Wooden Dog Gate

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Our main level has wood flooring but the upstairs still has old carpet.  I have been wanting to replace it since I moved in but so far we’ve only been able to replace the main floor carpet.  The upstairs carpets were already old, a little tattered and had some random light stains here and there.  Then we got the dogs!  Did I mention that none of the dogs were potty trained?  Well they weren’t.  Have you ever tried to potty train a chihuahua before?  Its a LOT harder than most other breeds.  I won’t get in to why but trust me – it is!


I ended up getting one of those ugly, plastic baby gates to put in the stairway so that they little guys couldn’t get upstairs to the carpet and that was working just fine, albeit unattractively.  Then we adopted my amazing Hope!  She is part Pit Bull and part Rottweiler (and who knows what else she could have in there too) and she is BIG.  She would put her front feet on the little plastic gate and it would come tumbling down.  Then the little toys would race upstairs and use the bathroom wherever the mood struck.  I’m not kidding!  I thought they were potty trained by this time but I was mistaken.  It was just a trick they pulled on me!  Hopie follows me everywhere around the house and if I left she would go looking for me so as I was still just outside the door I could hear the gate come crashing down while she went racing up the stairs to see if I had somehow managed to sneak past without her noticing.  Clearly we needed a better solution and it may as well be pretty too!

I knew a wooden gate, permanently attached to the wall was in order.  I could make it whatever height I needed to keep Hopie contained and it would be solid enough to withstand her strength and look great!  After sketching out a rough drawing of what I had in my head, off I went to Home Depot for materials.


I got 1×4 pine boards, as straight as possible, and cut them into the required lengths to fit my stairwell.  I chose to install the gate at the top of the stairs because there was no space to open it at the bottom since my front door is right there.  I have a large landing at the top where the hallway turns so it was the perfect place to put it.  I screwed 2 of the boards horizontally at the top and bottom of my verticals.  I purposely left very small cracks between the boards so that the gate would have a little bit airier of a feeling when it was all done.  I didn’t want it completely solid.

Next I flipped the gate over and screwed in another pair of horizontal boards to the top and bottom of the verticals so that the verticals were sandwiched between them.  Make sure your horizontal pieces are flush with the edges of the verticals as this will be visible.


Next I attached another vertical board at either side to make a frame around the outside of the gate, just for looks.  I also did this to both the front and back of the gate.

Next I sanded the entire gate really well, removing any wood stamps and softening the edges of all the boards so that it would be splinter-proof.

After cleaning off all the sanding dust, I applied Rustoleum Ultimate Wood Stain in Aged Wheat with a brush, fairly thinly.


I let it dry for a good 4 hours and then sanded it all over using a 150 grit sandpaper.  I paid special attention the the edges and anywhere the stain was more solid because I wanted the final look to be aged and fairly light.  Then I cleaned off the sanding dust really well again.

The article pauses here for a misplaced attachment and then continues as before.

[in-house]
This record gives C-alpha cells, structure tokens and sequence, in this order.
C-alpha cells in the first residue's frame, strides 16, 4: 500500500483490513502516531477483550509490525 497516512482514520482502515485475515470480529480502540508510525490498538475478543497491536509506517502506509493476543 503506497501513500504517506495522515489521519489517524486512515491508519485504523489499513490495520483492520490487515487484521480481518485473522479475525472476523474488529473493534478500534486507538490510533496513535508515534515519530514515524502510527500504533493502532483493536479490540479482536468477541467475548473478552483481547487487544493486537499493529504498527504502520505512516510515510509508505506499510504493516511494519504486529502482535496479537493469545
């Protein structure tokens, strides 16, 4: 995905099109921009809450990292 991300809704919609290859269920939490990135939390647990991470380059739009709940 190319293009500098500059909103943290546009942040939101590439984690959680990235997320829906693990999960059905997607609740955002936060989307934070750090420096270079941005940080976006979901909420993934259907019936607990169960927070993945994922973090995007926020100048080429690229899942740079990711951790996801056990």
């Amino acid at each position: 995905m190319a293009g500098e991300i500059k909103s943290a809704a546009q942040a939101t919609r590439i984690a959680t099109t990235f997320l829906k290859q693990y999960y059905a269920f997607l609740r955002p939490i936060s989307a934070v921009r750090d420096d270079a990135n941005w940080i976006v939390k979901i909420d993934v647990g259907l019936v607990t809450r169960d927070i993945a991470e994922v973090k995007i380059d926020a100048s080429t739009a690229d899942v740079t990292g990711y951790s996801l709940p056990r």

Now normally I would do all my layers of poly while the gate was laying around my garage because that makes it super easy but I was in a great hurry to get this gate installed because I NEED to get my carpets professionally cleaned before some company arrives in a couple days!  Its a case of “do as I say, not as I do” here.  I will have more labor intensive work later to poly it but it is what it is.

I secured another 1×4 to the wall, sinking 2″ screws into the wall stud so it would hold this heavy gate.  Then I attached 3 large hinges to this piece and then to my gate so that it swings back against the wall in my upstairs landing.

I attached another 1×4, again into the studs, on the opposite side to fasten my latch to.   Then I stood back to admire my handiwork and realized something wasn’t right…..hmmm…..it was boring.  Too plain.  I contemplated adding a farm style x trim to the door but I don’t exactly have farmhouse decor so that wasn’t quite the ticket.  DECOR!  That’s what was missing.  I know it’s not got it’s poly on it yet but I gotta style it!


Voila!  It appears darker here due to how shadowed it is in this location.  Here it is opened back against the wall on the landing.  I threw together this little wreath by hot gluing some faux greenery to a grapevine wreath and then attaching it with a 2″ screw partially into the gate wood.  I wanted it to be very secure because it will be bumped into my humans and canines on a regular basis and I didn’t really feel like using the wreath for stair bowling!


Here it is from standing in the stairs.  As you can see there is still a lot more work to be done on these stairs but one thing at a time!  The walls will be painted and the stairs will be trimmed out…..eventually!  And I will add a couple coats of poly.  I promise!

Here are the materials I used based on the measurements of my stairwell:

13 – 1×4 boards cut to 36″ (I used 11 for the verticals and 2 for attaching the gate to the walls)

4 – 1×4 boards cut to 39″ (these are for the horizontals)

4 – 1×4 boards cut to 29″ (these are for the vertical frame pieces)

3 hinges

1 gate latch

2″ screws for attaching wall boards to studs

1 5/8″ screws for making the actual gate

Wood stain of your choice – I used Rustoleum Ultimate Wood Stain in Aged Wheat.

Poly of your choice – I will use Minwax Fast Drying Polyurethane in a Clear Satin.

Lovin’ it!

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